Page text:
|May 3, 1942||Regular transports to Sobibór begin. The first transport consists of 200 Jews from Zamość. The camp staff conducts gassing operations in three gas chambers located in one brick building. Some 400 prisoners are selected to survive, temporarily, to supply manual labor necessary to support the mass murder function of the killing center. During this first phase of deportations, from early May until the end of July 1942, the Sobibór killing centre authorities kill at least 61,400 Jews. Many of them were deported from cities and towns in the north and east of Lublin District; the majority were Jews deported from the German Reich, the Protectorate of Bohemia and Moravia, and Slovakia either directly or via the transit camp-ghetto in Izbica.|
|July/August 1942||The SS halts deportations to Sobibór in order to modernize the railway spur into the camp.|
|October 8, 1942||Camp authorities resume mass murder operations in the gas chambers of Sobibór with the arrival of more than 24,000 Slovak Jews between October 8 and October 20 from the transit camp-ghetto Izbica in the Lublin District of the General Government. The camp authorities kill virtually all of the deportees upon arrival in reconstructed and newly added gas chambers, completed during the two-month lull in transports to Sobibór. The improvements in capacity enable the camp authorities to kill up to 1,300 people at a time. Newly constructed as well was a narrow railway trolley from the reception platform to the burial pits in order to facilitate the transfer of the sick, the dead, and those unable to walk directly to the open ovens. Those still alive after this journey are shot by the SS staff or the Trawniki-trained guards.|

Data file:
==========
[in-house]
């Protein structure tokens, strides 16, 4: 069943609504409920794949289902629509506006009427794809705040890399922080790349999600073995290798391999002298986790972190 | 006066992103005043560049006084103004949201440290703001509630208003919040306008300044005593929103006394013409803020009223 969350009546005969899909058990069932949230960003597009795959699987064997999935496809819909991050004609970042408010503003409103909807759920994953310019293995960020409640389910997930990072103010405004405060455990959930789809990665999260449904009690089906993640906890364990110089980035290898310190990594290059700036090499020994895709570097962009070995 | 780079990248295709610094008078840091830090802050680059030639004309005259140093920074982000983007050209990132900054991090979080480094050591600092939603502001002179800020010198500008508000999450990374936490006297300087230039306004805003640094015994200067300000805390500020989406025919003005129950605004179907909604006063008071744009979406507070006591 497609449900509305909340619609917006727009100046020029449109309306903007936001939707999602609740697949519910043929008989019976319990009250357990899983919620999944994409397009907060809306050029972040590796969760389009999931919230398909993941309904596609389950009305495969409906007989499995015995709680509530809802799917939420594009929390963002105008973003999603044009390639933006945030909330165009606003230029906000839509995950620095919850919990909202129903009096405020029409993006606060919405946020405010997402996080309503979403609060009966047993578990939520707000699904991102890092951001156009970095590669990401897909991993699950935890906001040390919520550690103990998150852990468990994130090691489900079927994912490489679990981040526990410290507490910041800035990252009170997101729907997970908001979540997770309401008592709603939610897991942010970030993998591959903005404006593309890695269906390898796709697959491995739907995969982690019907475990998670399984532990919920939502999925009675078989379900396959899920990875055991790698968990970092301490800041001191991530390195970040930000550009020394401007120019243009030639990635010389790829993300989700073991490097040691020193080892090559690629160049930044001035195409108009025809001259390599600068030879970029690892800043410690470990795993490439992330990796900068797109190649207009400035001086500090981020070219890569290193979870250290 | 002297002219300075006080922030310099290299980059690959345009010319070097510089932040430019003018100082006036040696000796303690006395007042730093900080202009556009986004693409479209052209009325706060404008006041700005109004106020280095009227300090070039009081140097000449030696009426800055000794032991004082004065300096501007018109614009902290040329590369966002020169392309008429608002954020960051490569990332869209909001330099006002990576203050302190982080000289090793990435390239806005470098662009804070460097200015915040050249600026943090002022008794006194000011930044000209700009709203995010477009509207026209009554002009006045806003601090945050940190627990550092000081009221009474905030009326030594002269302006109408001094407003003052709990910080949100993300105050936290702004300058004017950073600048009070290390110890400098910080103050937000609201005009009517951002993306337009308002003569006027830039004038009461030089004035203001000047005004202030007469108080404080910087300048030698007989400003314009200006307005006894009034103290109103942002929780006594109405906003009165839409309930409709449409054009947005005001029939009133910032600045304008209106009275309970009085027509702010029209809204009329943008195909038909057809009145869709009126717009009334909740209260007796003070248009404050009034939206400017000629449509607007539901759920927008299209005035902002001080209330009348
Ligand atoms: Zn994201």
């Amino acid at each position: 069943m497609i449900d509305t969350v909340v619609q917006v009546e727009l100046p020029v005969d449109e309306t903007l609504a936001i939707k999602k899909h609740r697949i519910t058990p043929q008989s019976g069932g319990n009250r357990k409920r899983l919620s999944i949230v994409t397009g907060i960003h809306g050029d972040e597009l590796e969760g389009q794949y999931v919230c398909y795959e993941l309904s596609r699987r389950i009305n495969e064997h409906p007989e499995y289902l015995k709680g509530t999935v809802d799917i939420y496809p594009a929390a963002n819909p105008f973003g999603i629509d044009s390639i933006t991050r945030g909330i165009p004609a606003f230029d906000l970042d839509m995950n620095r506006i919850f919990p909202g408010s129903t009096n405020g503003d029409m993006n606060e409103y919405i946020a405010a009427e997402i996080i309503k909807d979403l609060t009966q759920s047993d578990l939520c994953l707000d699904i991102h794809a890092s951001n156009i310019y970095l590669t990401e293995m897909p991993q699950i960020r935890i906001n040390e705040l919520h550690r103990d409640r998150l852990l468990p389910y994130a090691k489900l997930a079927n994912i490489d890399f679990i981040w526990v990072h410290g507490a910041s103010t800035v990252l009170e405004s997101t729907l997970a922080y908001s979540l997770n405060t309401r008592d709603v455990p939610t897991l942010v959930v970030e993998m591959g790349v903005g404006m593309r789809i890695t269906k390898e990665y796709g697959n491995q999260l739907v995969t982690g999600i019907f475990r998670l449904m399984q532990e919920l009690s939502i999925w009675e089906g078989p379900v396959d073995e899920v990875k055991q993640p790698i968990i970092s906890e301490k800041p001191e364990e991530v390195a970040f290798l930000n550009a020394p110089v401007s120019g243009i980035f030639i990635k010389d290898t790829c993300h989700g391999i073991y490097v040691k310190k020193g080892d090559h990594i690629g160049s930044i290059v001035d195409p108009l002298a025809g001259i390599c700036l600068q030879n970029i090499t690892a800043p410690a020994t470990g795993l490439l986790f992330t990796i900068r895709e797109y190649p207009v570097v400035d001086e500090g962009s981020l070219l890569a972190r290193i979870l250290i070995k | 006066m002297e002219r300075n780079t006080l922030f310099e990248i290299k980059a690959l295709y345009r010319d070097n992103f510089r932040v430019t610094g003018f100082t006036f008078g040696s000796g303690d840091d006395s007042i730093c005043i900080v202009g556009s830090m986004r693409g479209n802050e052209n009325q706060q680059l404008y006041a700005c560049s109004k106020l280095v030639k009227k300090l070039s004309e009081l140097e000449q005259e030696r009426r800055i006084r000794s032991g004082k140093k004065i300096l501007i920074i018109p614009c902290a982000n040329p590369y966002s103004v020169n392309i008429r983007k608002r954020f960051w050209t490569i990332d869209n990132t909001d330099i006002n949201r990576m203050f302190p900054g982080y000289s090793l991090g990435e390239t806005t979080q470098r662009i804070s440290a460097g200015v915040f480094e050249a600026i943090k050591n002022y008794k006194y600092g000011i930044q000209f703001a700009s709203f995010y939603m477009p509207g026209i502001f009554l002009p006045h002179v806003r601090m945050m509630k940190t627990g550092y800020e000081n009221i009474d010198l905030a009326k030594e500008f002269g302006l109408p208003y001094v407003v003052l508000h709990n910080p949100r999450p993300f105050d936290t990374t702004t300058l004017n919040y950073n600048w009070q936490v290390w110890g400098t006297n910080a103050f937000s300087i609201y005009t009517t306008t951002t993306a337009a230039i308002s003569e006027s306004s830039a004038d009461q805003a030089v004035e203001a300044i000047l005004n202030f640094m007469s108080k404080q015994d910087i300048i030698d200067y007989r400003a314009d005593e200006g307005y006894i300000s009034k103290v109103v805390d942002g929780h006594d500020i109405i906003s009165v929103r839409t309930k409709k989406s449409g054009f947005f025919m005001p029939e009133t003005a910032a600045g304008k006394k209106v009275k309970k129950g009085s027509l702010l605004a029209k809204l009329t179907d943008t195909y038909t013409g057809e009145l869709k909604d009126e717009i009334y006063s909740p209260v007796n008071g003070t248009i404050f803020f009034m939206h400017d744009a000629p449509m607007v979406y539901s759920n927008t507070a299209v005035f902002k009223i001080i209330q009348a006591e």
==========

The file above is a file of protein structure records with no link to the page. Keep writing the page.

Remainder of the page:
|February 12, 1943||Heinrich Himmler visits Sobibór to inspect operations. Several SS officers at the camp are promoted as a result.|
|March 5, 1943||Deportations from the Netherlands. German SS and Police authorities begin deportations of Dutch Jews from transit camp Westerbork to Sobibór. In 19 transports from this date until July 1943, SS authorities in Westerbork deport over 34,000 Jews to Sobibór. Camp staff and guards kill almost all of them in the gas chambers or by shooting on arrival in the camp.|
|April 1943||Deportations from France. Two transports containing a total of 2,000 Jews from France arrive at Sobibór from the police transit camp Drancy, outside Paris. Deportations from France to camps in the east, primarily Auschwitz, began in March 1942 and continue until August 1944.|
|July/October 1943||Deportations from the Soviet Union. Following Himmler's order of July 1943 to liquidate the ghettos in Reichskommissariat Ostland, SS and police units liquidate ghettos in Minsk, Lida, and Wilno (Vilnius, Vilne) and deport those who survived to Sobibór. The first transports from Minsk and Lida leave for Sobibór on September 18. Included in the first deportation from Minsk (arrived September 22) is Alexander "Sasha" Pechersky, a Soviet-Jewish prisoner of war, who, because of his military training, came to play a central role in the resistance movement in Sobibór. In September 1943 alone, SS and police authorities transported at least 13,700 Jews from ghettos in the occupied Soviet Union to Sobibór. The camp authorities gas or shoot most of them upon arrival.|
|October 14, 1943